Question: How do we become cool and trendy inbound marketers? Answer: Try QR codes. Response: Hooray! We’ll put a QR code on our website today.
Question: What were your results? Answer: Uh…?
There are a few problems with this interaction, and many modern marketers are facing them today. QR codes are quickly integrating into marketing efforts as a tool for leading consumers to some online destination: a website, blog, social media account, etc. As a quick reminder, QR codes are simply 2D barcodes that can be scanned using a smartphone reader application. Your mobile browser will then direct you to the linked site.
QR literally stands for quick response. Making a QR code your Facebook picture, Twitter icon, or posting one on your blog isn't exactly creating a situation for a quick response. Instead, doing so asks visitors to take out their smartphone, open the reader application, scan the item, and then see the link open in a separate mobile browser. For such online platforms, just use a link. There’s no need to get fancy when a simple link can navigate the consumer from one site to the other faster. One of the best ways to leverage QR codes is in places where your audience is already on the go and only has access to their smartphone, like when they're out and about and away from their desktop or laptop computers.
Let’s imagine you’ve developed this brilliant plan that includes an awesome QR code as a tactic. The idea is unique, the execution is strong, and the feedback is positive. But is it actually doing something? To assess whether or not your QR code is even effective, you need to track where your traffic is coming from, as well as how much traffic is actually produced.
Instead of generating the QR code with a direct link to the landing page of your choice, use bitly.com to shorten your link, and use that version instead. Bitly allows you to analyze how many clicks (in this case, scans) that shortened link received. Now you will have data detailing how many people scanned the code, on what day they scanned it, and which country they scanned from. (The latter would be helpful if your campaign included an international audience.) For more information about creating tracking URLs, check out the "Marketer’s Guide to Tracking Online Campaigns."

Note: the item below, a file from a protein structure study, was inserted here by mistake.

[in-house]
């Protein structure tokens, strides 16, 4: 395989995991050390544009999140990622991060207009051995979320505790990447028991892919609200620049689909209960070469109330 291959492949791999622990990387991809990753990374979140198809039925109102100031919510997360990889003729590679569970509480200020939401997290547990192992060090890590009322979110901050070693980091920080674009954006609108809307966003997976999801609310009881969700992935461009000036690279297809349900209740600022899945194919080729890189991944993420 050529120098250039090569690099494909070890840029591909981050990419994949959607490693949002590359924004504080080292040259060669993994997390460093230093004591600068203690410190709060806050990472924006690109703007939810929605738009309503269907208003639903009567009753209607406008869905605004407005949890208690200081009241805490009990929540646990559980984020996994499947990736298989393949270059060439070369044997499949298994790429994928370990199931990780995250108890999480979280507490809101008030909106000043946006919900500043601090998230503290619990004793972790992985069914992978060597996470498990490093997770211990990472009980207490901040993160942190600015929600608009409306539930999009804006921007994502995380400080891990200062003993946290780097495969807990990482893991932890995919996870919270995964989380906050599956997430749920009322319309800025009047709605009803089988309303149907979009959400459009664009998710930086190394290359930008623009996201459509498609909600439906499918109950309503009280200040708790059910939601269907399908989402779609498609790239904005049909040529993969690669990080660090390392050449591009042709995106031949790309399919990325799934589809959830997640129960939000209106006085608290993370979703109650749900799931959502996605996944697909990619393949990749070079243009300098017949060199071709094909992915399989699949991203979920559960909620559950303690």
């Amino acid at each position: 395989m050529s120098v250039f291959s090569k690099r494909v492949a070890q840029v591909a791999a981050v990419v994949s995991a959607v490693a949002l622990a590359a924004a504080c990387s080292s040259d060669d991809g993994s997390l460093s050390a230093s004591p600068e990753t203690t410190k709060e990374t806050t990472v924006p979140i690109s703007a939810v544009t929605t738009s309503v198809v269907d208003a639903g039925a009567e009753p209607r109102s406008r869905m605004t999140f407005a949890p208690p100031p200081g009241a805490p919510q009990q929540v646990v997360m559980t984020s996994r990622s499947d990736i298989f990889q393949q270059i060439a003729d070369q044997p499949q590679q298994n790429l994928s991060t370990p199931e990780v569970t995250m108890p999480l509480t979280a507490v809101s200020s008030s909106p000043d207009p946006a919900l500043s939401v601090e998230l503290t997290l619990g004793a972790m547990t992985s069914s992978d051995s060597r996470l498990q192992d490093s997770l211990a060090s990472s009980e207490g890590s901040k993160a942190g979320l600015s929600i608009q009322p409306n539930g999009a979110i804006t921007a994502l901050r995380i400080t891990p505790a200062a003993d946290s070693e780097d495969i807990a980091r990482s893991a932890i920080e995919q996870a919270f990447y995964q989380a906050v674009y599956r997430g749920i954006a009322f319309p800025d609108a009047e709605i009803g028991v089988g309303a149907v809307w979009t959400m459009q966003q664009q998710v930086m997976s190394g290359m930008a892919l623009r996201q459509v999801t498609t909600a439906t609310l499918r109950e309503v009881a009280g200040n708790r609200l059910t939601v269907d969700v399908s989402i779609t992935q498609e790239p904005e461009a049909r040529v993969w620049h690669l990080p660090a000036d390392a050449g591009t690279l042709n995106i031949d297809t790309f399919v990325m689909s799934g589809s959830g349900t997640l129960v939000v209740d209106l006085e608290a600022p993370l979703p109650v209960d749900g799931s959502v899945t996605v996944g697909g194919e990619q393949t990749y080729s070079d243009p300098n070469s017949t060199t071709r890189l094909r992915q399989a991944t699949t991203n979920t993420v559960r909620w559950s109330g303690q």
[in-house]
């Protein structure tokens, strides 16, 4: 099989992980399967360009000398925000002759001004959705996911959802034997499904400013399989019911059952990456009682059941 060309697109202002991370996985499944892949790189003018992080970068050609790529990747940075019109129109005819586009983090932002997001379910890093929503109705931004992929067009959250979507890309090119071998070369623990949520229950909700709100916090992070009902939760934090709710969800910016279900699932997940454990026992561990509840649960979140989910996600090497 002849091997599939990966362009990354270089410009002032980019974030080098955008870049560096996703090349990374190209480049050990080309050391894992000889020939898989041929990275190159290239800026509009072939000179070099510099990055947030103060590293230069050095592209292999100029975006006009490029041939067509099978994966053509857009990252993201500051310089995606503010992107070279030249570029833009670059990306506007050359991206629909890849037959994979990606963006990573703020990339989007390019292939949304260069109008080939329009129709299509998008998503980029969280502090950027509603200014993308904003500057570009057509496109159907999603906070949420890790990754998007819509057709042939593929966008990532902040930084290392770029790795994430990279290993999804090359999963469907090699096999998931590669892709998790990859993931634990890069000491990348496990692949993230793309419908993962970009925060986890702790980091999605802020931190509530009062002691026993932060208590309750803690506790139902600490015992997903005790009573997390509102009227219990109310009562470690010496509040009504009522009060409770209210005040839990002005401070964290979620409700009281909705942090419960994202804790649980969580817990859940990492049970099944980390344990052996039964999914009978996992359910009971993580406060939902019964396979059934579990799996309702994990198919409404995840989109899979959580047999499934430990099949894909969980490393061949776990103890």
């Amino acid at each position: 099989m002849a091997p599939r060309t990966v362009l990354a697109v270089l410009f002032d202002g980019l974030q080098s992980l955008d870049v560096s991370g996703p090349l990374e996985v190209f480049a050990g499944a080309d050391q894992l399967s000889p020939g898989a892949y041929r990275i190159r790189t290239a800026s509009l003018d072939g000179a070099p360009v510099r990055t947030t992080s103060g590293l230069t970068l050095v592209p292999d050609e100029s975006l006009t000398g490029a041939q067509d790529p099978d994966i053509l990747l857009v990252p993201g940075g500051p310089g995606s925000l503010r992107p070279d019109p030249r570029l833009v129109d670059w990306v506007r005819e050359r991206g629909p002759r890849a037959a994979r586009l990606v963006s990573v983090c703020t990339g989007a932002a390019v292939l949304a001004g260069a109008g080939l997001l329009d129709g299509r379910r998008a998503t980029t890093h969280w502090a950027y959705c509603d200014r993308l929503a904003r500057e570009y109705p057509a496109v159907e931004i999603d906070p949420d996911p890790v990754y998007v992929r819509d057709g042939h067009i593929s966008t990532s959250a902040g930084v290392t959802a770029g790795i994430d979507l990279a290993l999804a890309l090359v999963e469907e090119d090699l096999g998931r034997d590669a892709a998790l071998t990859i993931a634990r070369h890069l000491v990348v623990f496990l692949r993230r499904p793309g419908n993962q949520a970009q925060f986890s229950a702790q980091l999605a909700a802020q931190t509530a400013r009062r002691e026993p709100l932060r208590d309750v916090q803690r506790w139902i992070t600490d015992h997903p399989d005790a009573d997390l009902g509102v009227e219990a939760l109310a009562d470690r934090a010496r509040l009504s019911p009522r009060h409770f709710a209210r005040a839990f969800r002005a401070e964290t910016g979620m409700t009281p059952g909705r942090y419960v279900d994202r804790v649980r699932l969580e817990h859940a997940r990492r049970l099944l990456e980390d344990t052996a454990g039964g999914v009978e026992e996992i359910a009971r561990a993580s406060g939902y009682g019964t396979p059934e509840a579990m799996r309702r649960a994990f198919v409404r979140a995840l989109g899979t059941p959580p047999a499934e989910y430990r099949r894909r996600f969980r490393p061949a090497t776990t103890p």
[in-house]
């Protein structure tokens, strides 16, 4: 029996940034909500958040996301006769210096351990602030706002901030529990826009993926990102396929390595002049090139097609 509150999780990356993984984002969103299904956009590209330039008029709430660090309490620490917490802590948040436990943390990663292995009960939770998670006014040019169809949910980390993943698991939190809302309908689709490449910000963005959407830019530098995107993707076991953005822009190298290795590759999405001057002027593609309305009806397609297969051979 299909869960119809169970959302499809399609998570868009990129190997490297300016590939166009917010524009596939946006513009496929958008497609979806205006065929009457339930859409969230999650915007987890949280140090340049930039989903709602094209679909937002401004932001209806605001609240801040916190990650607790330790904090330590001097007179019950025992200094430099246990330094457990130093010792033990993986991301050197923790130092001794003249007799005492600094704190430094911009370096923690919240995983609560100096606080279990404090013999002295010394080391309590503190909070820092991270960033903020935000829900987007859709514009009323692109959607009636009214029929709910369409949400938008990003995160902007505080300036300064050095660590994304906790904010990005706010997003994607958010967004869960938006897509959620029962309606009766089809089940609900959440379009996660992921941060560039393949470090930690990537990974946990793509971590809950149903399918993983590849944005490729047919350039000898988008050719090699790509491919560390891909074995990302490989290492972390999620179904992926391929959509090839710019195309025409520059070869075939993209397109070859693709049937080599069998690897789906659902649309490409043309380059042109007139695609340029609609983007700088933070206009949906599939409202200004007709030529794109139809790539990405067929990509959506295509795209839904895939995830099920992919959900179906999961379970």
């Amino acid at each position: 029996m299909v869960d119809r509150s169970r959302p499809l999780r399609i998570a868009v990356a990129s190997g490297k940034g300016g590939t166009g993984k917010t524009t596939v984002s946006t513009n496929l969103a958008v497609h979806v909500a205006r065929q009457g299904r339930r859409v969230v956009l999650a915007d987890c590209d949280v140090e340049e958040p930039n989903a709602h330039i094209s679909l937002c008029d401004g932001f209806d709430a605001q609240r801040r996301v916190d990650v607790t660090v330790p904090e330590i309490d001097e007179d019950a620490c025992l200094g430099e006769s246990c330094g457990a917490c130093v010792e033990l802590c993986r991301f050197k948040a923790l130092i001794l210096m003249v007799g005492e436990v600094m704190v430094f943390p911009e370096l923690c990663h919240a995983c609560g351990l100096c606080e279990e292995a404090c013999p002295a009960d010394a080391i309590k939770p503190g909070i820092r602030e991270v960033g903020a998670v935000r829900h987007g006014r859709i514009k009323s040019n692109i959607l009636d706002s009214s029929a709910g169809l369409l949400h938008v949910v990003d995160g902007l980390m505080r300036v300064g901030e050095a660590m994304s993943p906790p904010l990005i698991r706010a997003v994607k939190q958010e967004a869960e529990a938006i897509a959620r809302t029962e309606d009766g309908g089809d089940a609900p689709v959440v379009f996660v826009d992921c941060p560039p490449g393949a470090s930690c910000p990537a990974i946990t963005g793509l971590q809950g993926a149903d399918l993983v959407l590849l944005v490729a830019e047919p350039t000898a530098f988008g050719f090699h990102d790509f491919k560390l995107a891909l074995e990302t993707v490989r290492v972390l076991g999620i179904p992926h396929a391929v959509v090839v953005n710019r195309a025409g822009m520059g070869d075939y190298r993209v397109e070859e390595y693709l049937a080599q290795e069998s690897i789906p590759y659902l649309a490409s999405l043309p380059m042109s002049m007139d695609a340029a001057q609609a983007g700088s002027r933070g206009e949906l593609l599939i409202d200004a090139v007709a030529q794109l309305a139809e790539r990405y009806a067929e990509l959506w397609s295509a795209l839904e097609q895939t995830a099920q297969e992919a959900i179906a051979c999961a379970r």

3. Linking to Boring Web Pages
Where are you sending people with your QR code? Your first goal with a QR code is to give people an amalgam of curiosity and desire to take the moment to scan. Once those two aspects are fulfilled, there better be some form of customized content for them to discover. One method could include posting a special YouTube video and making it exclusive to QR code scanners only by selecting the “unlisted” sharing option, which means only people with the link to the video can view it. Now, you have exclusive video as an incentive for anyone who scans the QR code.
One major mistake people make when linking QR codes to URLs is in linking to their general website's homepage. Make the most out of the code scanner's experience by instead creating customized landing pages to point the code to. There, you can provide instructions on what the user should do next or use the page to offer them a discount or another offer.
4. Linking to a "Web Page Unavailable"
Whatever you do, do not send people to a web page that reads, “Page Cannot Be Displayed,” or “Web Page Unavailable.” In other words, check to ensure you’re linking to a mobile-optimized website. For example, websites built on Flash are not encrypted to open on a mobile browser. Test and check that your code works well on mobile devices before plastering it everywhere.